Everyone has their own way of celebrating or remembering significant dates throughout their lives - birthdates, anniversaries, historical events - some more significant than others.
For example, I should never forget my wife's birthday or our wedding anniversary date (sidebar - notice I used the words "should" and "date" - keeping track of the exact number is not guaranteed). Her birthday is July 11th (7/11) and we were married on August 11th (8/11). Back to back months. 7-11 and 8-11. Easy peasy.
Anyways, eight days ago, April 6th, 2016, was a day of anticipation for many in the financial services industry. The Department of Labor was set to announce the final ruling regarding the new Fiduciary Rule.
Would it be as memorable and significant as other events that also occurred on April 6th throughout history?
- 1917: The US entered World War I by declaring war on Germany
- 1973: Roberto Clemente's baseball jersey is retired with the Pittsburgh Pirates. He perished in a plane crash 4-months prior, en-route to Nicaragua to help in the relief efforts after an earthquake
- 1982: Minnesota Twins host the largest crowd ever to watch a baseball game with 52,279 people watching the first official game in the newly minted Hubert H. Humphrey Metrodome
Well, I guess that depends on where you stand on the issue. Many advocates for the proposed ruling, myself included, were a bit deflated - the final ruling seemed to be watered down, underwhelming, and inconsistent with the original proposal.
A majority of those in opposition of the proposed fiduciary ruling - saying it would be costly and unworkable - were all smiles with the concessions the DOL took on many of their issues.
It's still too early to tell what the long term impact will be within the industry as a whole and there is bound to be more explanation or refinement to the ruling as lawsuits start to pop up against the new rule.
For some, this is going to have a huge impact - will the index annuity sales person continue to solicit customers and their retirement accounts? That action would hold them to a fiduciary-like standard and would have to be able to prove that recommendation is in the client's best interest.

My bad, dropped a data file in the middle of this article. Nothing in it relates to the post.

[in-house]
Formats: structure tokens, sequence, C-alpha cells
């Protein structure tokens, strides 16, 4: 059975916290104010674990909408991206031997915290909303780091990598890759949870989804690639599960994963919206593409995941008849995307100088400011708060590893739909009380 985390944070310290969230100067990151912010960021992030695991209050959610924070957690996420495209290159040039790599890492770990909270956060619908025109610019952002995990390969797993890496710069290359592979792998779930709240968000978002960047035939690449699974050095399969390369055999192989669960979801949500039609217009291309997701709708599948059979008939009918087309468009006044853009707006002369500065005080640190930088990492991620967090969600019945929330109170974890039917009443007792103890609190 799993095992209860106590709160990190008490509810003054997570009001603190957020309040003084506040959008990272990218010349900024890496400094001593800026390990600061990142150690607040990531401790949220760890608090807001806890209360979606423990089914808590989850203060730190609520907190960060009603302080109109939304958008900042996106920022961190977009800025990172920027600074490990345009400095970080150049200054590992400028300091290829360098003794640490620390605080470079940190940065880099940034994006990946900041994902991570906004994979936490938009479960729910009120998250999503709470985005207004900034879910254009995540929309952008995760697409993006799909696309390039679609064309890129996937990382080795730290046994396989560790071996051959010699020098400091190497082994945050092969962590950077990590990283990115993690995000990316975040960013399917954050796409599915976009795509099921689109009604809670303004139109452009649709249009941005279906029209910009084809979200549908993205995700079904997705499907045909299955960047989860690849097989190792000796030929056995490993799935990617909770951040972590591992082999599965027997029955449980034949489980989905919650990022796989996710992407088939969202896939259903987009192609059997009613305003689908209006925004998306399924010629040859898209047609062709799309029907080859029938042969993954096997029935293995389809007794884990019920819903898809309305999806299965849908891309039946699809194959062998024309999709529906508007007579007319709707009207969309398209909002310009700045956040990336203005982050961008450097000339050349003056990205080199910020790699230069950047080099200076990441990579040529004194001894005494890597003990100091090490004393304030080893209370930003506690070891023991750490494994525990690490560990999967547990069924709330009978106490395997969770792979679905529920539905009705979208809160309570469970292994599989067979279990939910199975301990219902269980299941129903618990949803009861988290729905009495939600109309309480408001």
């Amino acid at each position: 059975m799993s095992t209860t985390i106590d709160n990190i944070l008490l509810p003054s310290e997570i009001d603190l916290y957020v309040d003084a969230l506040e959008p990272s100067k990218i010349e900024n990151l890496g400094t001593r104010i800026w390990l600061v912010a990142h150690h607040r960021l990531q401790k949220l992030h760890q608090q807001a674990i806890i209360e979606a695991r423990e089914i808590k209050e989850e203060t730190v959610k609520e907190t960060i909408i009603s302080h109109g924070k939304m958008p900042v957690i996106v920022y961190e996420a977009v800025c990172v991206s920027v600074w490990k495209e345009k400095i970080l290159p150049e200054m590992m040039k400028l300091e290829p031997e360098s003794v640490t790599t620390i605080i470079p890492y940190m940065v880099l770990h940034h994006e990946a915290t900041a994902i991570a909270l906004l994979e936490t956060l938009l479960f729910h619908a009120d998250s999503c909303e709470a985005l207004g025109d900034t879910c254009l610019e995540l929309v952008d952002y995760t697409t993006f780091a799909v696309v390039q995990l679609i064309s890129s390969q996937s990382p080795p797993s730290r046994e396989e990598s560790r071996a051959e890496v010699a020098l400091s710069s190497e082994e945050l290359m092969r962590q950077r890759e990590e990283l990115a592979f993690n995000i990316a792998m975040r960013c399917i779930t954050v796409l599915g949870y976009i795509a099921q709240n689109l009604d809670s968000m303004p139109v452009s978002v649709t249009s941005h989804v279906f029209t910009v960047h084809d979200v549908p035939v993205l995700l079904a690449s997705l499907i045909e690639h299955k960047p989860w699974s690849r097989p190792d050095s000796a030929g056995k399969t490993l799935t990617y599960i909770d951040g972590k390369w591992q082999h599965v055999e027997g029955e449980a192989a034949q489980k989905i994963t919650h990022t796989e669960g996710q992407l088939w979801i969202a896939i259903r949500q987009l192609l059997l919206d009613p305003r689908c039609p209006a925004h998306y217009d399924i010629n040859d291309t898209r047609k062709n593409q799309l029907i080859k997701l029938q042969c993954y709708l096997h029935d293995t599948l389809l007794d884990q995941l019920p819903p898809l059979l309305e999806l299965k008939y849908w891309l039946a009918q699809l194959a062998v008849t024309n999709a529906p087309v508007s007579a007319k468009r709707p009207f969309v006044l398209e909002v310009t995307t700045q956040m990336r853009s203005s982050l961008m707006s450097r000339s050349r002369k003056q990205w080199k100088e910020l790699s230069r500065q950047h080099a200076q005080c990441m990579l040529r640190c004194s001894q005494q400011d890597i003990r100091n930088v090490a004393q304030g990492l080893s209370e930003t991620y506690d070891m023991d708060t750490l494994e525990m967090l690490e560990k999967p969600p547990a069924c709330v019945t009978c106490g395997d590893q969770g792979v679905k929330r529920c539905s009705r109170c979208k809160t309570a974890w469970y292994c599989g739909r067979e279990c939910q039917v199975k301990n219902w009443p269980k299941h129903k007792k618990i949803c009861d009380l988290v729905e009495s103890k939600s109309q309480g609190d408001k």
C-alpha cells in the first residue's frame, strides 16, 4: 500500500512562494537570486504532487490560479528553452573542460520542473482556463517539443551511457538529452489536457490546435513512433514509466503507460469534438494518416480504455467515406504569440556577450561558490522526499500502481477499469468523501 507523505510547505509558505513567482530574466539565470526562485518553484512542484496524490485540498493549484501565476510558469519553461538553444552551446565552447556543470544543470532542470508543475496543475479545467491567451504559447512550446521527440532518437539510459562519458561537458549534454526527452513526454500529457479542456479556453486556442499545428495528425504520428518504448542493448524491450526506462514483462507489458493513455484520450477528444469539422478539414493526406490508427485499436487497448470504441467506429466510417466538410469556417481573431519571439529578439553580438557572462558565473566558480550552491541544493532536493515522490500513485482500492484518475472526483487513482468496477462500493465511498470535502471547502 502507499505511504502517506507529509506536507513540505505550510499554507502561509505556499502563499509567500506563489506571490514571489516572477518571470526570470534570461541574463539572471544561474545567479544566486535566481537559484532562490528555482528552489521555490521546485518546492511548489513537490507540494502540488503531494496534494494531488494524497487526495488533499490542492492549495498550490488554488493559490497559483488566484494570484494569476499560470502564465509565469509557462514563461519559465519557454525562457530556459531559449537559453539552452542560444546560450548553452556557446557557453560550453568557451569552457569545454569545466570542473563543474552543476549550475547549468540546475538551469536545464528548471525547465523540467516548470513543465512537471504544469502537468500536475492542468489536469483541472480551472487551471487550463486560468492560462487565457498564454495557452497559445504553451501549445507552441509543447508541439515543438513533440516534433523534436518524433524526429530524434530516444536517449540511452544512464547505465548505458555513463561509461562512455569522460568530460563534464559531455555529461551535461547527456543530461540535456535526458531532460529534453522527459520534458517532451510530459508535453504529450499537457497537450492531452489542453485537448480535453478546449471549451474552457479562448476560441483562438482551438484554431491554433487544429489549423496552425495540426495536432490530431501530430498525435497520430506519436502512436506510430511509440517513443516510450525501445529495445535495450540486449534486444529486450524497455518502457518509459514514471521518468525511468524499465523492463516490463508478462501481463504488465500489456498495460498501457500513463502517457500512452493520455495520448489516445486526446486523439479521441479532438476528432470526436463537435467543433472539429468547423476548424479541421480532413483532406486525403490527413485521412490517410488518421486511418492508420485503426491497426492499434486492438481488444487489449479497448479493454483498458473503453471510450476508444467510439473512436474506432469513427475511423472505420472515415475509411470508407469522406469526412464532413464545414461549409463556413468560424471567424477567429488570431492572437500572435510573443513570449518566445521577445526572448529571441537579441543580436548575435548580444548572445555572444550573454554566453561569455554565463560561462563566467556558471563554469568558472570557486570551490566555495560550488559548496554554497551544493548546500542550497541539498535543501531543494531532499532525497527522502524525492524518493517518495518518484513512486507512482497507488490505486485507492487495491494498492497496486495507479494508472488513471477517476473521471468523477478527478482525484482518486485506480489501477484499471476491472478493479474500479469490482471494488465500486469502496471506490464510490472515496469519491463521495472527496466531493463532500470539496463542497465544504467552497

The good news for you is that, contrary to what you may read or listen to, there is an entire cohort of financial advice professionals that have been committed to putting a client's interest first before it was cool - I wouldn't go so far as to say these are the hipsters of financial advice, but it's close.
For starters, the pioneer of the fee-only movement is NAPFA, the National Association of Personal Financial Advisors - conflict free, non-proprietary financial advice since their inception in 1983.
Additionally, game-changers and visionaries with an entrepreneurial drive, have helped build a coast-to-coast network of advisors - XY Planning Network - that are delivering affordable financial advice to businesses and individuals in a way that leverages the power of technology and a passion to educate...not the crack of a whip from a sales manager bent on hitting the months sales-quota.
Not as significant as entering the first World War nor as much fun as watching baseball indoors during the spring in Minnesota, but April 6th, 2016 was definitely memorable in it's own right.
Here are my favorite commentaries/summaries/blogs on the new DOL ruling that you will find helpful:
Barry Ritholtz, "The Big Picture" - Top 10 Phrases from Bank Lobbyists and Their Translation
Michael Kitces, "Nerd's Eye View" - Advisor’s Guide To DoL Fiduciary And The New Best Interests Contract (BIC) Requirement
Department of Labor - Best Interest Contract Exemption
J.D. Carlson, "A New Way to Four01k" - The Shortest Fiduciary Rule Summary Ever